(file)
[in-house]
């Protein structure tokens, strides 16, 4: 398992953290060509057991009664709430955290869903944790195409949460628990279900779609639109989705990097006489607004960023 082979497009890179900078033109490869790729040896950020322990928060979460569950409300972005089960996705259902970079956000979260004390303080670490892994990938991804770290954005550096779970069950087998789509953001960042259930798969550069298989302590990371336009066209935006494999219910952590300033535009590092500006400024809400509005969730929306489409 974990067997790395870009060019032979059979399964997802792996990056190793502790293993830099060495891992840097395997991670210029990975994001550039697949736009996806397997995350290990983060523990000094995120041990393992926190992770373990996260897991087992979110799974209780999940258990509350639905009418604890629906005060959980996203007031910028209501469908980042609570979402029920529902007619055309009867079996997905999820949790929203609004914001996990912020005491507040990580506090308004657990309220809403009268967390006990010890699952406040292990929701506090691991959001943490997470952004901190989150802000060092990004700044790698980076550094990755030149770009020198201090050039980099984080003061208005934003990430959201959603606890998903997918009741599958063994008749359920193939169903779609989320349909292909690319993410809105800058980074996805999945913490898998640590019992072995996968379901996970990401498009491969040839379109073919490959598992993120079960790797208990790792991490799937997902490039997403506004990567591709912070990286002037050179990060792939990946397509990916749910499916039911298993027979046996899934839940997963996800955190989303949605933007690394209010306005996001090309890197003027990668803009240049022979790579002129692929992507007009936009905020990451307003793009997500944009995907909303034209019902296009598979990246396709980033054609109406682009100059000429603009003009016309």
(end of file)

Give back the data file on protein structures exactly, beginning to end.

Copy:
[in-house]
């Protein structure tokens, strides 16, 4: 398992953290060509057991009664709430955290869903944790195409949460628990279900779609639109989705990097006489607004960023 082979497009890179900078033109490869790729040896950020322990928060979460569950409300972005089960996705259902970079956000979260004390303080670490892994990938991804770290954005550096779970069950087998789509953001960042259930798969550069298989302590990371336009066209935006494999219910952590300033535009590092500006400024809400509005969730929306489409 974990067997790395870009060019032979059979399964997802792996990056190793502790293993830099060495891992840097395997991670210029990975994001550039697949736009996806397997995350290990983060523990000094995120041990393992926190992770373990996260897991087992979110799974209780999940258990509350639905009418604890629906005060959980996203007031910028209501469908980042609570979402029920529902007619055309009867079996997905999820949790929203609004914001996990912020005491507040990580506090308004657990309220809403009268967390006990010890699952406040292990929701506090691991959001943490997470952004901190989150802000060092990004700044790698980076550094990755030149770009020198201090050039980099984080003061208005934003990430959201959603606890998903997918009741599958063994008749359920193939169903779609989320349909292909690319993410809105800058980074996805999945913490898998640590019992072995996968379901996970990401498009491969040839379109073919490959598992993120079960790797208990790792991490799937997902490039997403506004990567591709912070990286002037050179990060792939990946397509990916749910499916039911298993027979046996899934839940997963996800955190989303949605933007690394209010306005996001090309890197003027990668803009240049022979790579002129692929992507007009936009905020990451307003793009997500944009995907909303034209019902296009598979990246396709980033054609109406682009100059000429603009003009016309």